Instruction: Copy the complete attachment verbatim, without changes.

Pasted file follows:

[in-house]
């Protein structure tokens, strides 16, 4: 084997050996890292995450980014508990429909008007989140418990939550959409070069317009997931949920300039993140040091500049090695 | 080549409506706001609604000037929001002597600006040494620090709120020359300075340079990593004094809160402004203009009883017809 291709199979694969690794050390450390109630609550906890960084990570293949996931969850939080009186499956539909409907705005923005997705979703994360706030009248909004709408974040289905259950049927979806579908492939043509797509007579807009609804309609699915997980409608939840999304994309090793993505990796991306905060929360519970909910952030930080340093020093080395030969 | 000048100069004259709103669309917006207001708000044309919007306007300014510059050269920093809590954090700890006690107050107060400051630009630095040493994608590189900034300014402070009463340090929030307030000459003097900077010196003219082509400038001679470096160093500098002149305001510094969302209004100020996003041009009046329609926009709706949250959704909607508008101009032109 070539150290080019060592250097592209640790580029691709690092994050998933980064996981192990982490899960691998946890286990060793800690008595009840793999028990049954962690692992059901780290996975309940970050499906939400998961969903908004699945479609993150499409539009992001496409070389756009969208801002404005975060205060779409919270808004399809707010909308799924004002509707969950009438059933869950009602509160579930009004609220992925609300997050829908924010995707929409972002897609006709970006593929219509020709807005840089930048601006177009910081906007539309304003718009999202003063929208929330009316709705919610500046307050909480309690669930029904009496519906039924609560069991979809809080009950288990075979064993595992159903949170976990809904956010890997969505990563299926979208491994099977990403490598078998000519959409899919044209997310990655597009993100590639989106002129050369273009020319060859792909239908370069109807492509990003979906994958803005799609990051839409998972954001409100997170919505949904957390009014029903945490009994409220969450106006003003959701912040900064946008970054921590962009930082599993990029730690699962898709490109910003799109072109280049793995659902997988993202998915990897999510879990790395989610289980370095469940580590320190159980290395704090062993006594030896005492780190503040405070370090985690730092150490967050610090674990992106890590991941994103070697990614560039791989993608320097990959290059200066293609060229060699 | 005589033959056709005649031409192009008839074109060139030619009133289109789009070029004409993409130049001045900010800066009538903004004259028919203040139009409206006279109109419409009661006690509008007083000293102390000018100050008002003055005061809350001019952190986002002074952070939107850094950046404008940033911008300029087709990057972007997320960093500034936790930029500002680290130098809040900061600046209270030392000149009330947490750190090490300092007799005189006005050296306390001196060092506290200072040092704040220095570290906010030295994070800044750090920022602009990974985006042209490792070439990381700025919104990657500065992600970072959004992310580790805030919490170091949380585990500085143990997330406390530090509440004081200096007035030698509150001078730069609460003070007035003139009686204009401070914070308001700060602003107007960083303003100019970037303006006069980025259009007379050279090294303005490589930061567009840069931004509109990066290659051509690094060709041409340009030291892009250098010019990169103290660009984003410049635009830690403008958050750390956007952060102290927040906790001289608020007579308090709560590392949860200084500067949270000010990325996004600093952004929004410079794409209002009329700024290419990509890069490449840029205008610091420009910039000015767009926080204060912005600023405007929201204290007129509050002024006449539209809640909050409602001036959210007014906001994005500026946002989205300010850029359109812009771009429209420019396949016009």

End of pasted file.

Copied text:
[in-house]
């Protein structure tokens, strides 16, 4: 084997050996890292995450980014508990429909008007989140418990939550959409070069317009997931949920300039993140040091500049090695 | 080549409506706001609604000037929001002597600006040494620090709120020359300075340079990593004094809160402004203009009883017809 291709199979694969690794050390450390109630609550906890960084990570293949996931969850939080009186499956539909409907705005923005997705979703994360706030009248909004709408974040289905259950049927979806579908492939043509797509007579807009609804309609699915997980409608939840999304994309090793993505990796991306905060929360519970909910952030930080340093020093080395030969 | 000048100069004259709103669309917006207001708000044309919007306007300014510059050269920093809590954090700890006690107050107060400051630009630095040493994608590189900034300014402070009463340090929030307030000459003097900077010196003219082509400038001679470096160093500098002149305001510094969302209004100020996003041009009046329609926009709706949250959704909607508008101009032109 070539150290080019060592250097592209640790580029691709690092994050998933980064996981192990982490899960691998946890286990060793800690008595009840793999028990049954962690692992059901780290996975309940970050499906939400998961969903908004699945479609993150499409539009992001496409070389756009969208801002404005975060205060779409919270808004399809707010909308799924004002509707969950009438059933869950009602509160579930009004609220992925609300997050829908924010995707929409972002897609006709970006593929219509020709807005840089930048601006177009910081906007539309304003718009999202003063929208929330009316709705919610500046307050909480309690669930029904009496519906039924609560069991979809809080009950288990075979064993595992159903949170976990809904956010890997969505990563299926979208491994099977990403490598078998000519959409899919044209997310990655597009993100590639989106002129050369273009020319060859792909239908370069109807492509990003979906994958803005799609990051839409998972954001409100997170919505949904957390009014029903945490009994409220969450106006003003959701912040900064946008970054921590962009930082599993990029730690699962898709490109910003799109072109280049793995659902997988993202998915990897999510879990790395989610289980370095469940580590320190159980290395704090062993006594030896005492780190503040405070370090985690730092150490967050610090674990992106890590991941994103070697990614560039791989993608320097990959290059200066293609060229060699 | 005589033959056709005649031409192009008839074109060139030619009133289109789009070029004409993409130049001045900010800066009538903004004259028919203040139009409206006279109109419409009661006690509008007083000293102390000018100050008002003055005061809350001019952190986002002074952070939107850094950046404008940033911008300029087709990057972007997320960093500034936790930029500002680290130098809040900061600046209270030392000149009330947490750190090490300092007799005189006005050296306390001196060092506290200072040092704040220095570290906010030295994070800044750090920022602009990974985006042209490792070439990381700025919104990657500065992600970072959004992310580790805030919490170091949380585990500085143990997330406390530090509440004081200096007035030698509150001078730069609460003070007035003139009686204009401070914070308001700060602003107007960083303003100019970037303006006069980025259009007379050279090294303005490589930061567009840069931004509109990066290659051509690094060709041409340009030291892009250098010019990169103290660009984003410049635009830690403008958050750390956007952060102290927040906790001289608020007579308090709560590392949860200084500067949270000010990325996004600093952004929004410079794409209002009329700024290419990509890069490449840029205008610091420009910039000015767009926080204060912005600023405007929201204290007129509050002024006449539209809640909050409602001036959210007014906001994005500026946002989205300010850029359109812009771009429209420019396949016009």